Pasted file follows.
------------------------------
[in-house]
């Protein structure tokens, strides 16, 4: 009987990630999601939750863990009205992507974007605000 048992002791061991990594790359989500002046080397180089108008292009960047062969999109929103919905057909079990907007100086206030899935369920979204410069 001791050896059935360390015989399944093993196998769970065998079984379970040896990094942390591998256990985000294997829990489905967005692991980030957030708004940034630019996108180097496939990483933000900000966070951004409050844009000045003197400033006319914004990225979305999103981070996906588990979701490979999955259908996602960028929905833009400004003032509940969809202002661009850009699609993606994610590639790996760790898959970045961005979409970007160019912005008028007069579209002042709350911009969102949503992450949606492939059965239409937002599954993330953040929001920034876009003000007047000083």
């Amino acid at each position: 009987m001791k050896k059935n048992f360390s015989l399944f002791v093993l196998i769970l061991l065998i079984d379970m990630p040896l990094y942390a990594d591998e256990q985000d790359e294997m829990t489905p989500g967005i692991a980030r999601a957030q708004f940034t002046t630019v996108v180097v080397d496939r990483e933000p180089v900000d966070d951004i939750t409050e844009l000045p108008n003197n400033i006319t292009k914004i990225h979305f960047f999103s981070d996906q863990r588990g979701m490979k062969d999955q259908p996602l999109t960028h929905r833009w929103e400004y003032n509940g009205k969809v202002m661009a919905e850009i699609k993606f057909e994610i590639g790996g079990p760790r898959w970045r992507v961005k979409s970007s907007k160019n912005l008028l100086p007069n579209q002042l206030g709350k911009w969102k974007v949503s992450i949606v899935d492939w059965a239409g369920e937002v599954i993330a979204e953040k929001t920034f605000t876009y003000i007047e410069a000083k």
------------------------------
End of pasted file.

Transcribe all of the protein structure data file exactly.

[in-house]
């Protein structure tokens, strides 16, 4: 009987990630999601939750863990009205992507974007605000 048992002791061991990594790359989500002046080397180089108008292009960047062969999109929103919905057909079990907007100086206030899935369920979204410069 001791050896059935360390015989399944093993196998769970065998079984379970040896990094942390591998256990985000294997829990489905967005692991980030957030708004940034630019996108180097496939990483933000900000966070951004409050844009000045003197400033006319914004990225979305999103981070996906588990979701490979999955259908996602960028929905833009400004003032509940969809202002661009850009699609993606994610590639790996760790898959970045961005979409970007160019912005008028007069579209002042709350911009969102949503992450949606492939059965239409937002599954993330953040929001920034876009003000007047000083």
């Amino acid at each position: 009987m001791k050896k059935n048992f360390s015989l399944f002791v093993l196998i769970l061991l065998i079984d379970m990630p040896l990094y942390a990594d591998e256990q985000d790359e294997m829990t489905p989500g967005i692991a980030r999601a957030q708004f940034t002046t630019v996108v180097v080397d496939r990483e933000p180089v900000d966070d951004i939750t409050e844009l000045p108008n003197n400033i006319t292009k914004i990225h979305f960047f999103s981070d996906q863990r588990g979701m490979k062969d999955q259908p996602l999109t960028h929905r833009w929103e400004y003032n509940g009205k969809v202002m661009a919905e850009i699609k993606f057909e994610i590639g790996g079990p760790r898959w970045r992507v961005k979409s970007s907007k160019n912005l008028l100086p007069n579209q002042l206030g709350k911009w969102k974007v949503s992450i949606v899935d492939w059965a239409g369920e937002v599954i993330a979204e953040k929001t920034f605000t876009y003000i007047e410069a000083k």